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Developer thinks big to keep pace with growth

Jim Thomas is leading a massive proposal for Universal City, a plan that could serve expanding real estate needs.

December 29, 2006|Roger Vincent | Times Staff Writer

Jim Thomas is one of Southern California's most influential developers and civic leaders, helping to build some of the region's most recognizable skyscrapers and co-leading the launch of the ambitious Grand Avenue project in downtown Los Angeles.

Yet he has remained largely unknown.

Now, Los Angeles County's latest large-scale real estate project, a proposed $3-billion addition to Universal City, has thrust Thomas into the spotlight.

Thomas' company, Thomas Properties Group, is the key developer in a team looking for city approval to add nearly 3,000 residences, two large office buildings and numerous other structures, including stores and movie production facilities.

The project at the nation's largest movie studio lot will be a crucial test of increasingly popular urban planning theories that Thomas champions, calling for dense development around mass transit and using ecologically friendly building methods.

Los Angeles Mayor Antonio Villaraigosa called the Universal proposal "a transformative project, a city-making project" that should be "the epicenter of smart growth in the 21st century."

Thomas is expected to play a crucial role in building support for the massive development that proponents hope will serve as an example of effective growth to serve the city's expanding housing and business needs.

By building housing close to offices, cutting a new street through the studio's back lot and improving nearby streets, supporters hope to minimize its effect on the surrounding community.

But many neighbors are aghast at the scope of the Universal proposal, alarmed about the potential effect on traffic of such a large project.

Thomas, 70, shares their sense of fear about what is happening on local roadways. Traffic congestion, he says, is going to jump out in the years ahead as the No. 1 issue people want their politicians to address as the region's roads grow ever more unbearable.

He even predicts that on a not-too-distant day, an accident or incident on the Westside is going to cause true gridlock, in which cars won't be able to move. Frustrated drivers will give up and abandon their vehicles.

"I wanted to be the first one to call it," he joked.

But stopping all development is not an option, Thomas said. With more than 100,000 people coming to Los Angeles County every year, growth is an unstoppable force that must be addressed with big measures such as the Universal project, Thomas said.

"This isn't something you can fine-tune," said Thomas, president of his namesake company.

Such bold and decisive approaches have become a trademark for Thomas, who has emerged in recent years as a business and civic leader with a reputation for taking on tough, big-scale projects that change Los Angeles.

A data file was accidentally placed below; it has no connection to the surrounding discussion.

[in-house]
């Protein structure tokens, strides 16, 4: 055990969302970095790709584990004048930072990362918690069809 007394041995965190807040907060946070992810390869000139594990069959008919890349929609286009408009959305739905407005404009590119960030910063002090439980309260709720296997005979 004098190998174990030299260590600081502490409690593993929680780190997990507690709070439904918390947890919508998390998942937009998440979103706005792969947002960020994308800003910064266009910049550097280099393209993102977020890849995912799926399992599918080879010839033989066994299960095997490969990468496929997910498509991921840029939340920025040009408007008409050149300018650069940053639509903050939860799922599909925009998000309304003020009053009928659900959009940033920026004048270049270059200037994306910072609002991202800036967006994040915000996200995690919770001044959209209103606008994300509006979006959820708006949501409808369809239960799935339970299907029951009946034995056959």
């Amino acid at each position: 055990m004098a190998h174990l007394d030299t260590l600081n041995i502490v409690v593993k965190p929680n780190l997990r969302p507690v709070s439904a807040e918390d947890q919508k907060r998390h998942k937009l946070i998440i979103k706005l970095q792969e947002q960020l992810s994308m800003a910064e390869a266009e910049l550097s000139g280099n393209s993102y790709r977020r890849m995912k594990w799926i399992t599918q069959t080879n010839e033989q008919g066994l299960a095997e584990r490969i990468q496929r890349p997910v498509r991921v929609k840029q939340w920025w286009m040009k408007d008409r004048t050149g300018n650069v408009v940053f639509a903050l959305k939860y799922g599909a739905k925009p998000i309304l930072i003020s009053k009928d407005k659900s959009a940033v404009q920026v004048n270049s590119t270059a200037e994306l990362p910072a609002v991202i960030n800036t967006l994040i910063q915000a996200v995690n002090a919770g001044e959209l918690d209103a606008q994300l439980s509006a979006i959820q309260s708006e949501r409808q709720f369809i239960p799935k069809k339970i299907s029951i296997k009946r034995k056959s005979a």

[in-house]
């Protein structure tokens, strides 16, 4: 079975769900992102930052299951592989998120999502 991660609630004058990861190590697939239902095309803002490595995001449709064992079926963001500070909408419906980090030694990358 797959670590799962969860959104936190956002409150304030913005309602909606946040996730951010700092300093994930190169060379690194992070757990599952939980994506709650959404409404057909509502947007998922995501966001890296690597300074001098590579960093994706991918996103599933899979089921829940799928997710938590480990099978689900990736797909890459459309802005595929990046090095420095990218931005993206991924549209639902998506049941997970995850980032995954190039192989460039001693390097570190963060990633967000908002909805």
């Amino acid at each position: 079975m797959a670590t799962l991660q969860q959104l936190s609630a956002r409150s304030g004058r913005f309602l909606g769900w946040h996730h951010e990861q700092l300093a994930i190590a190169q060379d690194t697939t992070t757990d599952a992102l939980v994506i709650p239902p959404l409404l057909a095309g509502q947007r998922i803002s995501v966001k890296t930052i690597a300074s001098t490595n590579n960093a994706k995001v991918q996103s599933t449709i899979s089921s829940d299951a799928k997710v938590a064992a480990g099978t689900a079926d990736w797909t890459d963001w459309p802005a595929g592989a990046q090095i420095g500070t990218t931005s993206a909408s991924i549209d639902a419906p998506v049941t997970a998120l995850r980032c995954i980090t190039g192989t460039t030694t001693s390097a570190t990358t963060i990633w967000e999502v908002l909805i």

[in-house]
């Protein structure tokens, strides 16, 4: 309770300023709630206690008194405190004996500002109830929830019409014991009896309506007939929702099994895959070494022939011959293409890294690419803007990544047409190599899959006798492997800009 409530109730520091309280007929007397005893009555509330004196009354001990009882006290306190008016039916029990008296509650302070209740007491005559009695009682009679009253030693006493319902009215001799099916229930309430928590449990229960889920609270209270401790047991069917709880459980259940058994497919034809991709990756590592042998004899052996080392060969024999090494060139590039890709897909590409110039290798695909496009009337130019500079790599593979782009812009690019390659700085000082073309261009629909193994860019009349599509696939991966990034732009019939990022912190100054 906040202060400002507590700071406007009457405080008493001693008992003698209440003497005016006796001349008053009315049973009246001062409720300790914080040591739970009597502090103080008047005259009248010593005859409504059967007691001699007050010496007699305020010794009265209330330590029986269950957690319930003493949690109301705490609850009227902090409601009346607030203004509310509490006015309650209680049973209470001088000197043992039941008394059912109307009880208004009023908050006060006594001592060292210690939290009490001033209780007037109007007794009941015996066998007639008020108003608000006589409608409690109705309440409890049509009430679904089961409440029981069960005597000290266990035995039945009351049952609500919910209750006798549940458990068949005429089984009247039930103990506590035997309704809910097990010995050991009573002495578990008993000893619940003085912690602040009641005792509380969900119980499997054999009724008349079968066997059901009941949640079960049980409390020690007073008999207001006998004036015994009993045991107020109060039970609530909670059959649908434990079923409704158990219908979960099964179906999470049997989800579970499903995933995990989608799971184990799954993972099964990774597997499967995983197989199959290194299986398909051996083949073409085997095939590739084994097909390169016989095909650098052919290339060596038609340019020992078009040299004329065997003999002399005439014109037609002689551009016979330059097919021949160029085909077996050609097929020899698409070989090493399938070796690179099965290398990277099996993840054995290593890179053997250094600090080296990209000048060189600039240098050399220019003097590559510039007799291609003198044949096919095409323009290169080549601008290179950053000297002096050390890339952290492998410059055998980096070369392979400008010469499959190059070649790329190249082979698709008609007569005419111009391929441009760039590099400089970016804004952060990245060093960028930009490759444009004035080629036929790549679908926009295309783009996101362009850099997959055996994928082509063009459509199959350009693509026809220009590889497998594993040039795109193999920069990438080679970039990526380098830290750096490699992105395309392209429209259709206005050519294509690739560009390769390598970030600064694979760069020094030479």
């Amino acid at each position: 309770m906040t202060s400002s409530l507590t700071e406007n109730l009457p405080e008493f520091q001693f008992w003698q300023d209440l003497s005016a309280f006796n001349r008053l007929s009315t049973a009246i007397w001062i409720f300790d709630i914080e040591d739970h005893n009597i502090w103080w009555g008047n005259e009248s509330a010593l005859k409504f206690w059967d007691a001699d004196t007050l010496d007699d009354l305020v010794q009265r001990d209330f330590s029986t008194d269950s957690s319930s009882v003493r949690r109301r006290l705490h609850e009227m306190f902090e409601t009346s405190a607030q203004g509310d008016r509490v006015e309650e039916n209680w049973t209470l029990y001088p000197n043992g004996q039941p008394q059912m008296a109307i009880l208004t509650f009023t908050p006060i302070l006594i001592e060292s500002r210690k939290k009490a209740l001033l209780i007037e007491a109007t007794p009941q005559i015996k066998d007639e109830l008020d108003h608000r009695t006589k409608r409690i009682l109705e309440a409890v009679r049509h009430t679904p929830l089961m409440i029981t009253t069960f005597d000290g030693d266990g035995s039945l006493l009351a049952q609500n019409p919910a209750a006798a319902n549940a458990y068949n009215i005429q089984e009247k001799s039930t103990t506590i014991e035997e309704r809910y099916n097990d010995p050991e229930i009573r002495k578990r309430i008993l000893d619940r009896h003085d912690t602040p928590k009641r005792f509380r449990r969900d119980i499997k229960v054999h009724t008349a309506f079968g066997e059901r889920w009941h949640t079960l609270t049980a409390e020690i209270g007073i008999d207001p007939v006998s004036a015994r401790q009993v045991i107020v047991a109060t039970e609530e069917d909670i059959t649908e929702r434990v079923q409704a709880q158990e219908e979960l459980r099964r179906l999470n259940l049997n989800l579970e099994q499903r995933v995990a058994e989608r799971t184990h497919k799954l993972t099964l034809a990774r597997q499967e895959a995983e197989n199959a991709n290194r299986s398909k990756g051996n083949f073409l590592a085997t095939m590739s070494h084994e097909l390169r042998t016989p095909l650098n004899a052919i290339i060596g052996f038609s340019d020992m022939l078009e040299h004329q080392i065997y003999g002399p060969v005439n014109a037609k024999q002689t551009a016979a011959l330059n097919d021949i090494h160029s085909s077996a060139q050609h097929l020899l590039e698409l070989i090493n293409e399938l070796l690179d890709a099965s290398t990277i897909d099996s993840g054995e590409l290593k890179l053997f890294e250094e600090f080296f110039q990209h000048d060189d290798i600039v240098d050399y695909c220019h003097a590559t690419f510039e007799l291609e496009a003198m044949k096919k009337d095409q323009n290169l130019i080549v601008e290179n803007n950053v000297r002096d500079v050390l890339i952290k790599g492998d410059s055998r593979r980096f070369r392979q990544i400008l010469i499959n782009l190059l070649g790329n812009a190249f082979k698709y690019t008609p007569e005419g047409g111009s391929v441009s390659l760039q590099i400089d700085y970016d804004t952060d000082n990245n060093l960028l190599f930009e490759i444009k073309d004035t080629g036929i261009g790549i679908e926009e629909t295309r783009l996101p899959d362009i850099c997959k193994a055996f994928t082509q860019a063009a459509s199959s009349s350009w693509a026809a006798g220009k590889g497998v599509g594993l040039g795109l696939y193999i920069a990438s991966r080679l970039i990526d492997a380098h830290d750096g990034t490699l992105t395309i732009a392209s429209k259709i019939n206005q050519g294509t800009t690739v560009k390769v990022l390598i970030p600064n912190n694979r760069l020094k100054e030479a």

Universal Studios President Ron Meyer said he wanted Thomas to handle the office portion of the project because Thomas had a reputation for completing big tasks.

"He is just such a solid guy that you feel very comfortable being in his hands," Meyer said.

To avoid traffic himself, Thomas leaves his Brentwood home at around 6 a.m., when roads are mostly clear, for his trip to company headquarters downtown. He had a driver for a while but found the personal service to be "a nuisance," he said.

"Jim is a Warren Buffett-type," said Stan Ross, chairman of the Lusk Center for Real Estate at USC. "He's fiscally conscious, family oriented and he's not overly aggressive with people."

The comparison with the folksy Nebraska billionaire is a measure of how far Thomas has come since he was born in 1936 in Pembroke, the North Carolina hometown of the Lumbee Indian tribe. Thomas was the oldest of three children.

When Thomas was in high school, the Native American family moved to Cleveland, where his father found a factory job. Thomas briefly returned to North Carolina on a basketball scholarship to Catawba College. After just a year, Thomas had to return to Cleveland to help care for his ailing father.

"Jim really pulled himself up by the bootstraps," said longtime business partner Ned Fox, president of Vantage Investment Properties. "He's been highly motivated" to succeed.

Thomas went back to school in Cleveland and went on to become a federal tax lawyer, trying cases for the Internal Revenue Service. In 1966, he was transferred to Los Angeles, where he later went into private practice.

A young developer with tax problems named Robert F. Maguire was referred to Thomas, and by the early 1970s, the two became partners on some real estate developments. By 1983, Thomas left law to work full time with Maguire.

Together they built housing, shopping centers and some of the city's most recognizable offices, including the U.S. Bank Tower in downtown Los Angeles, the tallest building in the West.

Maguire, who is more flamboyant, got most of the media attention in the partnership that lasted until 1996, when Thomas left to start his own company.

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